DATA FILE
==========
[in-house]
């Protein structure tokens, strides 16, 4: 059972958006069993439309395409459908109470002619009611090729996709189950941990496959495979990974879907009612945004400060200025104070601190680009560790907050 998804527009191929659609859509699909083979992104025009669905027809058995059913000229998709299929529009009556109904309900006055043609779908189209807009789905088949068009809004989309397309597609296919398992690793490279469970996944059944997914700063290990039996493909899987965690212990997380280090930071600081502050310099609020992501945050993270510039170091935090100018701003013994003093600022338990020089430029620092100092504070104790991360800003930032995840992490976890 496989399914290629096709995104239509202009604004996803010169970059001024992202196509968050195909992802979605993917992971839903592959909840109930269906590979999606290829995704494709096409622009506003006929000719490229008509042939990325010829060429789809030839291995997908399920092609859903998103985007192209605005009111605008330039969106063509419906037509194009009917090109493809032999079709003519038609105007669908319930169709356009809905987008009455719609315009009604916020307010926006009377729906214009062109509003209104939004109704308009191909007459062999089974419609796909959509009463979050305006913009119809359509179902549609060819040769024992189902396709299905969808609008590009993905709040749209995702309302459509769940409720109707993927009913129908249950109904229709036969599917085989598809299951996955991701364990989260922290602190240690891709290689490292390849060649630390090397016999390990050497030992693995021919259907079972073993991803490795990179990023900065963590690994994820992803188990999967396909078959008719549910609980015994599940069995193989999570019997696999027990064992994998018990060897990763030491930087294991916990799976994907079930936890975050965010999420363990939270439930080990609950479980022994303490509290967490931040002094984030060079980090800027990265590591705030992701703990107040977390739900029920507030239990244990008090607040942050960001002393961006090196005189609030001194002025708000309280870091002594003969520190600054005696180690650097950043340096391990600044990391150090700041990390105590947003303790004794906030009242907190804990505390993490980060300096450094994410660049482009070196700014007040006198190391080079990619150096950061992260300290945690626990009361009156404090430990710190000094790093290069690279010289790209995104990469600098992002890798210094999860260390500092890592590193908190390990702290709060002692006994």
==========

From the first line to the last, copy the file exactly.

[in-house]
């Protein structure tokens, strides 16, 4: 059972958006069993439309395409459908109470002619009611090729996709189950941990496959495979990974879907009612945004400060200025104070601190680009560790907050 998804527009191929659609859509699909083979992104025009669905027809058995059913000229998709299929529009009556109904309900006055043609779908189209807009789905088949068009809004989309397309597609296919398992690793490279469970996944059944997914700063290990039996493909899987965690212990997380280090930071600081502050310099609020992501945050993270510039170091935090100018701003013994003093600022338990020089430029620092100092504070104790991360800003930032995840992490976890 496989399914290629096709995104239509202009604004996803010169970059001024992202196509968050195909992802979605993917992971839903592959909840109930269906590979999606290829995704494709096409622009506003006929000719490229008509042939990325010829060429789809030839291995997908399920092609859903998103985007192209605005009111605008330039969106063509419906037509194009009917090109493809032999079709003519038609105007669908319930169709356009809905987008009455719609315009009604916020307010926006009377729906214009062109509003209104939004109704308009191909007459062999089974419609796909959509009463979050305006913009119809359509179902549609060819040769024992189902396709299905969808609008590009993905709040749209995702309302459509769940409720109707993927009913129908249950109904229709036969599917085989598809299951996955991701364990989260922290602190240690891709290689490292390849060649630390090397016999390990050497030992693995021919259907079972073993991803490795990179990023900065963590690994994820992803188990999967396909078959008719549910609980015994599940069995193989999570019997696999027990064992994998018990060897990763030491930087294991916990799976994907079930936890975050965010999420363990939270439930080990609950479980022994303490509290967490931040002094984030060079980090800027990265590591705030992701703990107040977390739900029920507030239990244990008090607040942050960001002393961006090196005189609030001194002025708000309280870091002594003969520190600054005696180690650097950043340096391990600044990391150090700041990390105590947003303790004794906030009242907190804990505390993490980060300096450094994410660049482009070196700014007040006198190391080079990619150096950061992260300290945690626990009361009156404090430990710190000094790093290069690279010289790209995104990469600098992002890798210094999860260390500092890592590193908190390990702290709060002692006994």